Va. law would lift degree requirement

No other state requires home-school parents to have a college degree if they don't want to follow a set state-approved curriculum.
March 14, 2006

After 16 years of home schooling her seven children, ages 5 to 19, Betsy White knows how to get them to read, to understand arithmetic and to research anything she doesn't know.

But public school teachers have something White doesn't have - a college degree.

Without a degree, the Gloucester County mom had to submit a detailed curriculum to her school district before she was allowed to teach her children.

But future home-school parents may soon be able to sidestep the extra paperwork. State lawmakers passed two identical bills that drop the requirement that home-school parents have a college degree.

Parents who home-school their children welcome the legislation, but some public school officials are concerned it will affect the quality of home-school education.

Virginia is the only state that has a degree requirement for parents who home-school. Ten states require a high school diploma. The rest set no education requirements for parents.

Under the current law, parents can home-school their children without having a college degree only if they are a certified teacher, use a correspondence course approved by the state, or submit a curriculum that includes the Standards of Learning objectives. The standards describe the state's expectations for student learning and achievement in kindergarten through 12th grade.

The purpose of the bill is to put all parents on an equal footing, since the curricula that parents submit to their school divisions differ statewide, said Yvonne Bunn, director of government affairs for the Home Education Association of Virginia, a nonprofit organization that promotes home schooling.

Different superintendents require different proof of compliance submitted by parents who don't have college degrees, Bunn said. "There are 12 divisions in the state that cause a lot of difficulty for these home-schoolers."

Home-school parents welcome legislation removing hurdles for those who didn't get a degree. "It recognizes the parent's right to home-school ... and that you don't have to have a degree to teach Johnny to read," White said.

Some parents with college degrees agree that their education doesn't necessarily make them the best teachers for their children.

"It's the time that's spent with the children rather than the parents' education or the money they have," said Rhonda Joyner, a Smithfield mother who has home-schooled five children for the past eight years. Joyner and her husband, a Navy chaplain, both have master's degrees.

Cher Gingues, a Gloucester mother who home-schools her five children, said her special education degree was "a stumbling block to teaching my children."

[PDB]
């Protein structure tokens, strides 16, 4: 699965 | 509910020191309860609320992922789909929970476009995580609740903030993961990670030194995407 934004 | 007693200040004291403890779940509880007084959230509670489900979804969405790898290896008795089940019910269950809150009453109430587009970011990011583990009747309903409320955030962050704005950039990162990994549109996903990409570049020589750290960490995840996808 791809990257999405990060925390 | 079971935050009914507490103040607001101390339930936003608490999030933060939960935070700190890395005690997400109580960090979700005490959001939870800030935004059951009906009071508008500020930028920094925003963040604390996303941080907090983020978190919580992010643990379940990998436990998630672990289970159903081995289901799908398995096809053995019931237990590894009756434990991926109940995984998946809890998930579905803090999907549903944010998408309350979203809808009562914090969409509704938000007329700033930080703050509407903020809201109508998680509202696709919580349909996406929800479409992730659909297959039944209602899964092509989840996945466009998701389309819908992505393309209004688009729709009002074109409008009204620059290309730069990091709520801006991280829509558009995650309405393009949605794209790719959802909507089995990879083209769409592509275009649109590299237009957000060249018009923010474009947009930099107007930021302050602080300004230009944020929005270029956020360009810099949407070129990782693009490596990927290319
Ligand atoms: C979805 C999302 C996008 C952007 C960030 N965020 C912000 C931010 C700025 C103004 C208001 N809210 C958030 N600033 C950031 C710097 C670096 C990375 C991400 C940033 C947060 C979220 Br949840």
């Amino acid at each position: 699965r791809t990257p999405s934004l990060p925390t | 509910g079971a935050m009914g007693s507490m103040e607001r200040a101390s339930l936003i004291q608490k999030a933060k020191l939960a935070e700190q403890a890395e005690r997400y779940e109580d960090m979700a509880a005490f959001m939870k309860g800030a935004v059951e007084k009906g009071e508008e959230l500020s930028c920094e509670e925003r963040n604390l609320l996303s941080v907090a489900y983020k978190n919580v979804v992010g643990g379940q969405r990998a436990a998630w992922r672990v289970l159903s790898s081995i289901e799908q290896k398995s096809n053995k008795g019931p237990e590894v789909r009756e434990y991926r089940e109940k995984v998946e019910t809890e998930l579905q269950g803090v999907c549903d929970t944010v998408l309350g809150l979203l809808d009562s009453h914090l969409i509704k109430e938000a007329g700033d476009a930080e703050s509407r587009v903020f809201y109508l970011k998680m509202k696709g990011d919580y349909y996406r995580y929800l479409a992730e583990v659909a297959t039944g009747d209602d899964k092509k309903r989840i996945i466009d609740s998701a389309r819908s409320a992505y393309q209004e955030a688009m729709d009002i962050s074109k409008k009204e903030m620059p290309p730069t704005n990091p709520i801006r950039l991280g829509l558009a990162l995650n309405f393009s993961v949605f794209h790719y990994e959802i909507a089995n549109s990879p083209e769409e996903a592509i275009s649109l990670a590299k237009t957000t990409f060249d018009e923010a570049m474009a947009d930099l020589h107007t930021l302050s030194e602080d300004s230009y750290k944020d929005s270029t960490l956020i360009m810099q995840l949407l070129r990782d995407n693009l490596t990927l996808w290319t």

She said she had to retrain herself to focus on each of her children and their individual learning needs, something she didn't have time to do when she was teaching large classes in public schools.

However, a 1997 study by the National Home Education Research Institute found that the children of parents with degrees did better in standardized math and English tests than those whose parents earned only high school diplomas.

The study surveyed more than 5,000 home-school students across the country. Students with mothers who graduated from college scored an average of 8 percentile points higher than students with mothers who only had a high school diploma.

School officials agree that a college degree reflects on the standard of teaching. "We don't have high school graduates teaching our kids," said Ivy Lee, coordinator of school social work services in Hampton.

The state doesn't require substitute teachers to have attended college, but Lee said Hampton requires them to have two years of college education. "We want teachers who have the best qualifications. So why don't we want that for our children that are home schooled?"

Lee, who processes applications from home-school parents in Hampton, is concerned that removing the degree requirement for parents will lead to many more parents asking to home-school their children.

"I think that would open the floodgates," she said.

However, most home-school parents in Hampton don't submit a college degree certificate to the division to allow them teach their children - 185 use either an approved correspondence program or submit a curriculum, and 153 claim their degree as the basis.

This issue has come up before in the Virginia General Assembly. Two years ago, a similar bill passed the House of Delegates and the Senate but was vetoed by then-Gov. Mark R. Warner.

Home-school advocates are more confident that Gov. Timothy M. Kaine will sign off on it this year. As lieutenant governor, Kaine lobbied Warner to sign the bill, said Bunn, director of government affairs for the Home Education Association of Virginia.

"The governor will review the bill," said Kaine's spokesman, Kevin Hall, "but generally (he) is supportive of efforts to remove bureaucratic hurdles for parents who chose to home-school their kids."

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